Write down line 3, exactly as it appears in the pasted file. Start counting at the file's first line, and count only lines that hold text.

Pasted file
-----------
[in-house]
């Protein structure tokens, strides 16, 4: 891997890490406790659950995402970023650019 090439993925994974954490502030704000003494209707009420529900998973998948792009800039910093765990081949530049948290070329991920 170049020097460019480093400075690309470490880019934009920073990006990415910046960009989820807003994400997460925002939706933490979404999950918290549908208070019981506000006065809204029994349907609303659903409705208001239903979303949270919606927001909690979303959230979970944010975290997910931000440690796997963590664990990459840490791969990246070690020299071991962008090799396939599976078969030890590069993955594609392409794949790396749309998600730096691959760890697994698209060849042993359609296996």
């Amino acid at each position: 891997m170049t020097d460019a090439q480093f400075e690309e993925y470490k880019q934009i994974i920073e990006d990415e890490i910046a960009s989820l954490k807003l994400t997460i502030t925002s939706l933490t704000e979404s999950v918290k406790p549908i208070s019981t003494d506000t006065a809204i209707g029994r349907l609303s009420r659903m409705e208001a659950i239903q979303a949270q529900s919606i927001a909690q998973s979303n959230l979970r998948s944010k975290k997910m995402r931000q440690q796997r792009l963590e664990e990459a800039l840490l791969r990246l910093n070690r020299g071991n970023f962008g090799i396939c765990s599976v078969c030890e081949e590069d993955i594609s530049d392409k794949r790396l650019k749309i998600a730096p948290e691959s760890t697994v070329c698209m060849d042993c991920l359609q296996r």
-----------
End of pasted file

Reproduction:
């Amino acid at each position: 891997m170049t020097d460019a090439q480093f400075e690309e993925y470490k880019q934009i994974i920073e990006d990415e890490i910046a960009s989820l954490k807003l994400t997460i502030t925002s939706l933490t704000e979404s999950v918290k406790p549908i208070s019981t003494d506000t006065a809204i209707g029994r349907l609303s009420r659903m409705e208001a659950i239903q979303a949270q529900s919606i927001a909690q998973s979303n959230l979970r998948s944010k975290k997910m995402r931000q440690q796997r792009l963590e664990e990459a800039l840490l791969r990246l910093n070690r020299g071991n970023f962008g090799i396939c765990s599976v078969c030890e081949e590069d993955i594609s530049d392409k794949r790396l650019k749309i998600a730096p948290e691959s760890t697994v070329c698209m060849d042993c991920l359609q296996r």